John Soules Foods, a fajita processor and a leading producer of marinated, pre-cooked and other meat products, was recognized by Texas Secretary of State Hope Andrade for the company’s steady contribution to job creation and economic development in the state of Texas. Secretary Andrade also commended the company and its employees for more than 23 years of positive community impact in Tyler.

When native Texan John Soules Sr. formed John Soules Foods in 1987, he sought to expand its reach and solidify its status as the region’s trusted provider of meat products. As the company grew, so did its commitment to the people of east Texas and the city of Tyler. The company’s Tyler facility tragically burned to the ground in 1994, and company leaders decided to re-build for growth, opening an 83,000-square-foot USDA-inspected meat processing facility on 67 acres of land just north of Tyler. At the time the new facility was built, John Soules Foods employed 65 people. In the years since, the company has completed two growth projects, expanding the plant to a total of 240,000 square feet containing two high-volume production lines. John Soules Foods now employs more than 500 people in full-time positions in Tyler.

In addition to employing hundreds of Texans, John Soules Foods is proud to contribute to the local economy through the purchase of meat, poultry, packaging materials and ingredients from companies statewide. John Soules Foods estimates that it purchases $50 million annually from Texas companies in order to service its customer base of major foodservice and retail customers.

“Our company has always felt an affection for and loyalty to the state of Texas, the east Texas region, Smith County and the city of Tyler,” says John Soules, Jr., co-CEO of John Soules Foods. “As we continue to serve clients nationwide and internationally, we appreciate the hard work of every employee and ongoing support of the city of Tyler, Smith County and the state of Texas.”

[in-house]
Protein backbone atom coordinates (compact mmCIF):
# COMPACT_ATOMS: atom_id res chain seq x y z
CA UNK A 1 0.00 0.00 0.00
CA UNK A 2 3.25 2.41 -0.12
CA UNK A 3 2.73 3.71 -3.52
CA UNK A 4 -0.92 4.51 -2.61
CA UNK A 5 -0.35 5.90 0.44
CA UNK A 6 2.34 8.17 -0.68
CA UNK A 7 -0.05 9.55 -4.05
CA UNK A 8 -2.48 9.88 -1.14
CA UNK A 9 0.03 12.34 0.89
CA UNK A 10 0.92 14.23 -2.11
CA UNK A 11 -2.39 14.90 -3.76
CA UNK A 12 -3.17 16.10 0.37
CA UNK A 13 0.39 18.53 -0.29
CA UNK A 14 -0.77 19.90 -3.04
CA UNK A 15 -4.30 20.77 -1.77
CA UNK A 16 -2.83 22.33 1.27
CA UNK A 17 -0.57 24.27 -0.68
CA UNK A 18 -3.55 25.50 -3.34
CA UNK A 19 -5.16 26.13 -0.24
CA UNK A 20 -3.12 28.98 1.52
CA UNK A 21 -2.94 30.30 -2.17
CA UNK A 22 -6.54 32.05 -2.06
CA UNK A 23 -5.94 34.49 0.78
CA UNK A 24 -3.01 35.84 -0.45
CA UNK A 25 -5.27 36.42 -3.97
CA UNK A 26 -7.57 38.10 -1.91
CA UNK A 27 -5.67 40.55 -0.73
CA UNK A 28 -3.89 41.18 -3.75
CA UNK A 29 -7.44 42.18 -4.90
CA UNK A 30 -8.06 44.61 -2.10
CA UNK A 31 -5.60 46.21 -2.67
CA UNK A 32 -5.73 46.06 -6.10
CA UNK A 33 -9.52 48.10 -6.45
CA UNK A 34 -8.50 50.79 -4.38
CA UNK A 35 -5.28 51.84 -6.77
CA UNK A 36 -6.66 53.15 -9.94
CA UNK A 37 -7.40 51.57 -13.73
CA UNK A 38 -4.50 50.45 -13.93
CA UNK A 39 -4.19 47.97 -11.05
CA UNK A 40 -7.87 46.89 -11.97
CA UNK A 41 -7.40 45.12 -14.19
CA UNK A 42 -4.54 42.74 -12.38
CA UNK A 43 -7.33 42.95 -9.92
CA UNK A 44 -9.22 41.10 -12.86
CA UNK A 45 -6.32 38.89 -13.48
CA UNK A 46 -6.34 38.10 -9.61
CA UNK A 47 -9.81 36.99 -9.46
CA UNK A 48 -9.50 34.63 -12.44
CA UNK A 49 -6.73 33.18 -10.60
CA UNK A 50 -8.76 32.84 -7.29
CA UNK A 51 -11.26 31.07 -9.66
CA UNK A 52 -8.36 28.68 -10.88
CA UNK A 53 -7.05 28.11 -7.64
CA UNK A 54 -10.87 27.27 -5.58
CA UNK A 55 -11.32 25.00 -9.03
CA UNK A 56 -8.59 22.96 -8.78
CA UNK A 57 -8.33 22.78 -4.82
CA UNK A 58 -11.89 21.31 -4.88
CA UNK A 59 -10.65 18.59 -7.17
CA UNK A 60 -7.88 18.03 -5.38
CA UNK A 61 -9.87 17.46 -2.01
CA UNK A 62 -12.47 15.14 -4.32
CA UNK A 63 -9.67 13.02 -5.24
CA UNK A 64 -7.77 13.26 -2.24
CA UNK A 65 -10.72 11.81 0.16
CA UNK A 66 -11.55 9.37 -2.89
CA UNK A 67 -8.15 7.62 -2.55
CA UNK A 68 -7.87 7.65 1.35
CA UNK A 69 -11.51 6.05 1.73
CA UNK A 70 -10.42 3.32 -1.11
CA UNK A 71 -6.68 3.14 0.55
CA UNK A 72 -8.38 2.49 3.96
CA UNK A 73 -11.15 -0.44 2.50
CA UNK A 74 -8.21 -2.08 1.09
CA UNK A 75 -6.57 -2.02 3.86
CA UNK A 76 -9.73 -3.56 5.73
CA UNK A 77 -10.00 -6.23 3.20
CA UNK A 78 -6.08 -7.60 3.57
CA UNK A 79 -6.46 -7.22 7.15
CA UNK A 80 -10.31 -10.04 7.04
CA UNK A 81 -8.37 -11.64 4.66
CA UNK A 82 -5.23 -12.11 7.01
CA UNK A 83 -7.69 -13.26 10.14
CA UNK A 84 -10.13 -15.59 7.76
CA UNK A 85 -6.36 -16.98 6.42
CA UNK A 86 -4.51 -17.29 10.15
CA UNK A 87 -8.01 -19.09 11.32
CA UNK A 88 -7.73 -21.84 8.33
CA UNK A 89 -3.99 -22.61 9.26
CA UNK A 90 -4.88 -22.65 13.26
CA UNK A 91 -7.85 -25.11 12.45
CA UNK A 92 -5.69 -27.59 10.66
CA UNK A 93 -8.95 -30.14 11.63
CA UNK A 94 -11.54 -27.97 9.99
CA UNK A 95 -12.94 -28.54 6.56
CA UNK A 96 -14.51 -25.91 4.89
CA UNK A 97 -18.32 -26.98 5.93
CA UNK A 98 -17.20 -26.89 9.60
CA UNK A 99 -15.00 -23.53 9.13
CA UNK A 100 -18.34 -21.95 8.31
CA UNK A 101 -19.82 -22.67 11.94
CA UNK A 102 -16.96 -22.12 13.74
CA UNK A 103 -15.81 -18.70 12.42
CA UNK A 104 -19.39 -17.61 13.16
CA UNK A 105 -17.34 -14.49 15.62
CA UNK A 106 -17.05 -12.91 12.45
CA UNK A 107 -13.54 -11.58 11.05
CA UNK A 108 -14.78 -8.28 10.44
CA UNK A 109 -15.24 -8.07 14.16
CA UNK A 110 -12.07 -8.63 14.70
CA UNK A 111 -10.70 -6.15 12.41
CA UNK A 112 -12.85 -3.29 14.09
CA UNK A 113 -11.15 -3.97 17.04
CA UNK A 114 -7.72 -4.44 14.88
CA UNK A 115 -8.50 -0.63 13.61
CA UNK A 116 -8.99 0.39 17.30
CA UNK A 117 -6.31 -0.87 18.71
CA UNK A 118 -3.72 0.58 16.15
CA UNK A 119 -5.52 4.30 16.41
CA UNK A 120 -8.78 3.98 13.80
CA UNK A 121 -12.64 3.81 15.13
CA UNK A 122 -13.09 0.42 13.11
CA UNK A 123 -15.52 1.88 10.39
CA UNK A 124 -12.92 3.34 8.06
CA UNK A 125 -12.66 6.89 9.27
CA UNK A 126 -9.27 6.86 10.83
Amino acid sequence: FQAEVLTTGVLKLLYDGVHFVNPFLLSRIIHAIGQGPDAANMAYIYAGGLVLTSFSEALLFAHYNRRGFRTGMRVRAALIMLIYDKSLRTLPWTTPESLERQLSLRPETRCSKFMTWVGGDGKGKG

Source: John Soules Foods

Brunswick stew recalled due to allergens

The Murphy House, a Louisburg, N.C., establishment, is recalling 414 lbs. of Brunswick stew products because they contain cracker meal with undeclared allergens, wheat and milk, the U.S. Department of Agriculture's Food Safety and Inspection Service announced. Wheat and milk are known allergens, which are not declared on the label.

The products subject to recall include 5-lb. packages and 24-ounce cups of “Murphy House Barbecue Our Old Fashioned Brunswick Stew” produced on April 2, 2010.

Each package bears the establishment number “EST. 2135” inside the USDA mark of inspection. Cases and individual packages bear the sell-by date of 05/17/10. The beef stew products were distributed at the wholesale and retail level in North Carolina.

The problem was discovered during a Food Safety Assessment of operations at the establishment by FSIS personnel. FSIS has received no reports of adverse reactions due to consumption of these products.

Source: FSIS

Cattle futures rise, hogs decline

Cattle futures rose for the first time in three sessions as a decline in the dollar improved prospects for U.S. beef exports. Hogs declined.

According to Bloomberg reports, the dollar fell the most in more than two weeks against a basket of six major currencies. The U.S. sold 87 percent more beef to overseas buyers in the four weeks ended April 22 than in the same period last year, the U.S. Department of Agriculture said today. Pork exports this year through February were up 1.9 percent from a year earlier, according to the most-recent data.

Beef exports “were good, so if the dollar can stay lower here, that should firm things up,” said Christian Mayer, a market adviser at Northstar Commodity Investments Co. in Minneapolis. “We do have help from the outside markets today, which are more in favor of beef and pork working higher.”

Cattle futures for June delivery climbed 0.45 cent, or 0.5 percent, to 93.875 cents a pound on the Chicago Mercantile Exchange. The price fell 2.2 percent in the previous two sessions as the dollar index surged to the highest level in almost 11 months. Feeder-cattle futures for August settlement gained 0.3 cent to $1.15825 a pound.

Hog futures for June settlement slipped 0.775 cent, or 0.9 percent, to 83.825 cents a pound on the CME, after earlier gaining as much as 0.4 percent. The most-active contract is up 26 percent in the past year, as losses spurred by high feed costs and swine flu forced farmers to cut herds.

Source: Bloomberg